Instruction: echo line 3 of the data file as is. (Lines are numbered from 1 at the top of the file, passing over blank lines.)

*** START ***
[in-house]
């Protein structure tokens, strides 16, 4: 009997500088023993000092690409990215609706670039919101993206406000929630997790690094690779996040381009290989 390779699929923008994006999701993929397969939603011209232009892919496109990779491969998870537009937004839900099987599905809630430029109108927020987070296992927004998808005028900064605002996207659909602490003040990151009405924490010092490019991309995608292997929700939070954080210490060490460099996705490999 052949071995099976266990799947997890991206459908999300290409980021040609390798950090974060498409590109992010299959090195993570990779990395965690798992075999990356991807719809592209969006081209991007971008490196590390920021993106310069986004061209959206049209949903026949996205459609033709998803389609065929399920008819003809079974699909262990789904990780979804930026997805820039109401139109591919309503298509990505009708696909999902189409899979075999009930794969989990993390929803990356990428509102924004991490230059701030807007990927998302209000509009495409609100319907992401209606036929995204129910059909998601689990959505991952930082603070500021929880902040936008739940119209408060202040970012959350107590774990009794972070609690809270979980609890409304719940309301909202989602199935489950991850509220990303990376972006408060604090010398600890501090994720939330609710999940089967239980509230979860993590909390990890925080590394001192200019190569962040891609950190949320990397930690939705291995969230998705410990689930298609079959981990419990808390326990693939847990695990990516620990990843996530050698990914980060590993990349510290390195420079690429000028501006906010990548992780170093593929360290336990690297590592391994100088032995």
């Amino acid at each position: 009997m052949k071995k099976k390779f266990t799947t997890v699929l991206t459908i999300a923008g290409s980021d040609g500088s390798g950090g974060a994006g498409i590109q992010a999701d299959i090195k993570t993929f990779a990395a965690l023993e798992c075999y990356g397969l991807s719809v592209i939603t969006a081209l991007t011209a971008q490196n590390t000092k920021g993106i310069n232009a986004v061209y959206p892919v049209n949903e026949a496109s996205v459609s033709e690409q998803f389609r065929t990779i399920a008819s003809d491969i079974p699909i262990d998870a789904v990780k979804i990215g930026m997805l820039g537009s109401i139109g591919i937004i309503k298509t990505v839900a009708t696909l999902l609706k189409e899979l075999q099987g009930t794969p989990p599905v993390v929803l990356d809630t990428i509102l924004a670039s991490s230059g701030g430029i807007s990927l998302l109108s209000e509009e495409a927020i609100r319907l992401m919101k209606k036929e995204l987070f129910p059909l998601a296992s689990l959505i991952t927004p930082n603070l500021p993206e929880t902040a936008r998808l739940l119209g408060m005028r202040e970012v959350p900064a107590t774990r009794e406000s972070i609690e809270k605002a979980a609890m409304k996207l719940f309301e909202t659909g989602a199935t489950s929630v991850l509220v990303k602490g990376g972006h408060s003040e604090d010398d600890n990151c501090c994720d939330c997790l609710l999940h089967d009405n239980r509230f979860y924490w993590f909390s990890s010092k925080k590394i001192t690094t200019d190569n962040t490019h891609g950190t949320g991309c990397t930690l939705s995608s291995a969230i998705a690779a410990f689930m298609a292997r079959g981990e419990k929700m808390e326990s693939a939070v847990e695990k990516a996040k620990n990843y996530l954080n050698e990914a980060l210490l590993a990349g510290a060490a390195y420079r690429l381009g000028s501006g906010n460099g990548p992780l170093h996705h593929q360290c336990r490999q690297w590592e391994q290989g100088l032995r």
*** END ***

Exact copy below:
């Amino acid at each position: 009997m052949k071995k099976k390779f266990t799947t997890v699929l991206t459908i999300a923008g290409s980021d040609g500088s390798g950090g974060a994006g498409i590109q992010a999701d299959i090195k993570t993929f990779a990395a965690l023993e798992c075999y990356g397969l991807s719809v592209i939603t969006a081209l991007t011209a971008q490196n590390t000092k920021g993106i310069n232009a986004v061209y959206p892919v049209n949903e026949a496109s996205v459609s033709e690409q998803f389609r065929t990779i399920a008819s003809d491969i079974p699909i262990d998870a789904v990780k979804i990215g930026m997805l820039g537009s109401i139109g591919i937004i309503k298509t990505v839900a009708t696909l999902l609706k189409e899979l075999q099987g009930t794969p989990p599905v993390v929803l990356d809630t990428i509102l924004a670039s991490s230059g701030g430029i807007s990927l998302l109108s209000e509009e495409a927020i609100r319907l992401m919101k209606k036929e995204l987070f129910p059909l998601a296992s689990l959505i991952t927004p930082n603070l500021p993206e929880t902040a936008r998808l739940l119209g408060m005028r202040e970012v959350p900064a107590t774990r009794e406000s972070i609690e809270k605002a979980a609890m409304k996207l719940f309301e909202t659909g989602a199935t489950s929630v991850l509220v990303k602490g990376g972006h408060s003040e604090d010398d600890n990151c501090c994720d939330c997790l609710l999940h089967d009405n239980r509230f979860y924490w993590f909390s990890s010092k925080k590394i001192t690094t200019d190569n962040t490019h891609g950190t949320g991309c990397t930690l939705s995608s291995a969230i998705a690779a410990f689930m298609a292997r079959g981990e419990k929700m808390e326990s693939a939070v847990e695990k990516a996040k620990n990843y996530l954080n050698e990914a980060l210490l590993a990349g510290a060490a390195y420079r690429l381009g000028s501006g906010n460099g990548p992780l170093h996705h593929q360290c336990r490999q690297w590592e391994q290989g100088l032995r």